What needs to change to defend America

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By Stephen J. Hadley and William J. Perry
Sunday, August 1, 2010

For the past six months, we led a bipartisan panel of former national security and military leaders in reviewing the document laying out the Defense Department's plans for the next 20 years. The Quadrennial Defense Review (QDR) released this year was prepared by a Pentagon focused on responding to the threats America faces and winning the wars in which America is engaged. We had some compliments and some criticisms of the QDR, as well as suggestions for crafting a broader longer-term vision for America's military and national power.

The issues in our report are sufficiently serious that we believe an explicit warning is appropriate. The aging inventories and equipment used by the services, the decline in the size of the Navy, escalating personnel entitlements, increased overhead and procurement costs, and the growing stress on our military forces amount to a looming train wreck in personnel, acquisition and force structure. We are confident that the trend lines can be reversed, but doing so will require an ongoing, bipartisan concentration of political will. A "business as usual" attitude toward these concerns could have unacceptable consequences for the nation.

Our review found a significant and growing gap between the military's "force structure" -- its size and inventory of equipment -- and the increasingly complex and disaggregated missions assigned to it.

We deduced four enduring national interests that will continue to transcend political differences and animate American policy: defense of the homeland; assured access to the sea, air, space and cyberspace; the preservation of a favorable balance of power across Eurasia that prevents authoritarian domination of that region; and providing for the global "common good" through such actions as humanitarian aid, development assistance and disaster relief.

We identified the five gravest potential threats to those interests likely to arise over the next generation: radical Islamist extremism and the threat of terrorism; competition from rising global powers in Asia; the continued struggle for power in the Persian Gulf and the Greater Middle East; an accelerating global competition for resources; and persistent problems from failed and failing states.

It was clear to us that the military's personnel policies demand immediate attention. While the volunteer military has been an unqualified success, its sustainability is at risk, and failure to address the increasing costs of the all-volunteer force is likely to result in reductions in the force structure, reductions in benefits, and/or a compromised force.

Our mandate from Congress and Defense Secretary Robert Gates was to make recommendations. Among our suggestions:

-- Building an alternative force structure with emphasis on increasing the size of the Navy.

-- Recapitalizing and modernizing the weapons and equipment inventory of all the services.

-- Increasing the Defense Department's ability to contribute to homeland defense and deal with asymmetric threats, including cyberattacks.

-- Making changes in retention, promotion, compensation and professional military education -- concrete proposals to be followed up on by a new National Commission on Military Personnel -- that will serve the interests of service members and strengthen the volunteer force.

We remain concerned about the need for acquisition reform. Commendably, Gates has emphasized reducing the cost of new programs and the time it takes to develop them. But we are concerned that the typical direction of past reforms -- expanding the process involved in making procurement decisions -- may detract from the clear authority and accountability that alone can reduce cost and increase efficiency.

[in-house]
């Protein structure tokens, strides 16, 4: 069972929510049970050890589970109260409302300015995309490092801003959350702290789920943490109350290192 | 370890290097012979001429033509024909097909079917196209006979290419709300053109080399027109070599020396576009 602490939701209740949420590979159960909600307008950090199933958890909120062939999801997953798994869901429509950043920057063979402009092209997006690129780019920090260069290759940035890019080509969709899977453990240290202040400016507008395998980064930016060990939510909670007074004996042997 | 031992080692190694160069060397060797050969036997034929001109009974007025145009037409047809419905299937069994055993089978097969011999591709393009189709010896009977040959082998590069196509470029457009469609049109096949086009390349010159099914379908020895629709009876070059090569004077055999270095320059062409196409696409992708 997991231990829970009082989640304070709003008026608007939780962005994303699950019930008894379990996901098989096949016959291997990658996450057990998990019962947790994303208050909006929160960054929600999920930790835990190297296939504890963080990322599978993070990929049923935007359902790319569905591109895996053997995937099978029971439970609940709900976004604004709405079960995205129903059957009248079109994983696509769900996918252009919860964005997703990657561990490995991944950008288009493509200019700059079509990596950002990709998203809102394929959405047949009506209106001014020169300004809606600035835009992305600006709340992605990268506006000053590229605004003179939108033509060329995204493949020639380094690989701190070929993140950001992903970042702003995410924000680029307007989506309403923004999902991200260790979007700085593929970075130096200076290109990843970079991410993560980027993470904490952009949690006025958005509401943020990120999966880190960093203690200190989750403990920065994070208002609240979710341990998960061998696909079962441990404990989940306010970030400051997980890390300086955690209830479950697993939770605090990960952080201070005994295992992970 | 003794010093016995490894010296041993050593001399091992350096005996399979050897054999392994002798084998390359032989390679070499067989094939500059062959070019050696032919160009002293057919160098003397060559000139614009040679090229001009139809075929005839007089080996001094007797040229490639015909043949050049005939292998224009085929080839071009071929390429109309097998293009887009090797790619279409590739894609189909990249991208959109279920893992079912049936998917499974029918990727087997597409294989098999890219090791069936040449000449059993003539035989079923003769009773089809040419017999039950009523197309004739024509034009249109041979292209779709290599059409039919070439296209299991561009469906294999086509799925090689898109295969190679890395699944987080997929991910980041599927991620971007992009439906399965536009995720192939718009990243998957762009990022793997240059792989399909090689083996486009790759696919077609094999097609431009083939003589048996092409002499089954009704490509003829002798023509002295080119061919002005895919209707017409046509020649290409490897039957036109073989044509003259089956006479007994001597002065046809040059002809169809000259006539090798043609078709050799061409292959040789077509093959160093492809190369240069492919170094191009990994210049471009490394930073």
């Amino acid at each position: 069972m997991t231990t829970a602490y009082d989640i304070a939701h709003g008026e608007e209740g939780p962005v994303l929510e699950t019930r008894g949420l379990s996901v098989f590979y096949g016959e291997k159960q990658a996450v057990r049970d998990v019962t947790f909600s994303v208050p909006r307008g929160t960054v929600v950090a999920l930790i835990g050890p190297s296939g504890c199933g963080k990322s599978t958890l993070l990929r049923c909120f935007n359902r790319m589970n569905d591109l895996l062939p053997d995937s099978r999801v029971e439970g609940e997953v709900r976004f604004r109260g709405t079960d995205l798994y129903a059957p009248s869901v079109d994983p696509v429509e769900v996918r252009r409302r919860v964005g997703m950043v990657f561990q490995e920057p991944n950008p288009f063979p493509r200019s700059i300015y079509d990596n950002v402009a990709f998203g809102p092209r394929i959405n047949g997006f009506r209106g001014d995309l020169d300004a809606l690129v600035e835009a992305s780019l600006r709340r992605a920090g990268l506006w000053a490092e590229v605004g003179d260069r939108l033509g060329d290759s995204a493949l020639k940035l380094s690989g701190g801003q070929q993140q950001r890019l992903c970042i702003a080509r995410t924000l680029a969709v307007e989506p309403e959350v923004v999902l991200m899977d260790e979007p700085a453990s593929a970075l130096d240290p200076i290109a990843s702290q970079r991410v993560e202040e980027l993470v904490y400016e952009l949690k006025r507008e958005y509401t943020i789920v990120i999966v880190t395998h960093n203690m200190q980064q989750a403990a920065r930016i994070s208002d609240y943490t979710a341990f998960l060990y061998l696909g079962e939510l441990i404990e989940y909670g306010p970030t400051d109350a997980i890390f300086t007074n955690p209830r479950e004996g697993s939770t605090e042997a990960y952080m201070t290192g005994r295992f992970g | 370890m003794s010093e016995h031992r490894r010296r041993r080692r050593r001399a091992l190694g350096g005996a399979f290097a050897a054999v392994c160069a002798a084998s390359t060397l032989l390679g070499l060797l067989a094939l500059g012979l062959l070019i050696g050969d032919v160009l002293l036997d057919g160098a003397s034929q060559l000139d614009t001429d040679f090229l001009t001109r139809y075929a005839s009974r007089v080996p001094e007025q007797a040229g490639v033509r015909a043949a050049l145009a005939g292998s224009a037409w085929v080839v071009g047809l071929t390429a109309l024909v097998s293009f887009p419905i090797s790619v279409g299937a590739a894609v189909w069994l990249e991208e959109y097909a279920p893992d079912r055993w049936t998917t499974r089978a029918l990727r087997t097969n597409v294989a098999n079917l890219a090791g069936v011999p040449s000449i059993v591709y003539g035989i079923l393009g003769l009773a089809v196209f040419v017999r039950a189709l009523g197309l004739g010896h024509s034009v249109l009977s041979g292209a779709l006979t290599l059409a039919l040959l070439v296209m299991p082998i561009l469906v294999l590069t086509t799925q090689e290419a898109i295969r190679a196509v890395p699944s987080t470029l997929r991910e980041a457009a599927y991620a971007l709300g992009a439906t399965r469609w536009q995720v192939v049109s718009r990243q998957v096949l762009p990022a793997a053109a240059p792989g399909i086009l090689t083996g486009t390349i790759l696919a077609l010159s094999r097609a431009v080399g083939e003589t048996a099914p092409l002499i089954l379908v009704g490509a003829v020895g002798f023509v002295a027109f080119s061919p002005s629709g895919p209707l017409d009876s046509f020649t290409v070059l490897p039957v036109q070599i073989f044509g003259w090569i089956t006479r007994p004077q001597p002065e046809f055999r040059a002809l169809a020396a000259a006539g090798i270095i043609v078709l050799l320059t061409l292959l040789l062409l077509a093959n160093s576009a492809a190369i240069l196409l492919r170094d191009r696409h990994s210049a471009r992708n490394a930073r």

Our panel discussed the capabilities our government must develop and sustain to protect America's enduring interests. Our men and women in uniform, and their families, meet our demands with undaunted courage and selfless sacrifice. While the missions falling to today's military lend themselves to increasingly "whole of government" solutions, the civilian elements of national power -- what Gates has called the "tools of soft power" -- are insufficient and have been imperfectly integrated into the process. We need greater civil operational capacity to deploy civilians alongside our military and to partner with international bodies, the private sector and nongovernmental organizations in a "comprehensive approach" to dealing with failed and failing states where our interests are threatened.

Integrating the civilian agencies of our government into these efforts will require structural and cultural changes in the executive and legislative branches. We need a comprehensive strategic planning process for national security that begins at the top, integrates all elements of national power, and provides the requisite guidance to the relevant federal departments and agencies that must work together to confront this century's challenges. Government structures fashioned in the 1940s to address the Soviet Union are disjointed and stovepiped. We need better strategic management, more holistic planning and a better crisis response for today's world. This requires substantial change.

America remains a nation at war. Our military is rightly focused on winning those wars. Yet beyond the conflicts in Iraq and Afghanistan, the future holds opportunities and challenges unique to this century. We must help prepare the military for the long-term threats facing America and strengthen the capabilities necessary to meet those threats.

Stephen J. Hadley, a senior adviser at the U.S. Institute of Peace, was national security adviser in the George W. Bush administration. William J. Perry was defense secretary in the Clinton administration.


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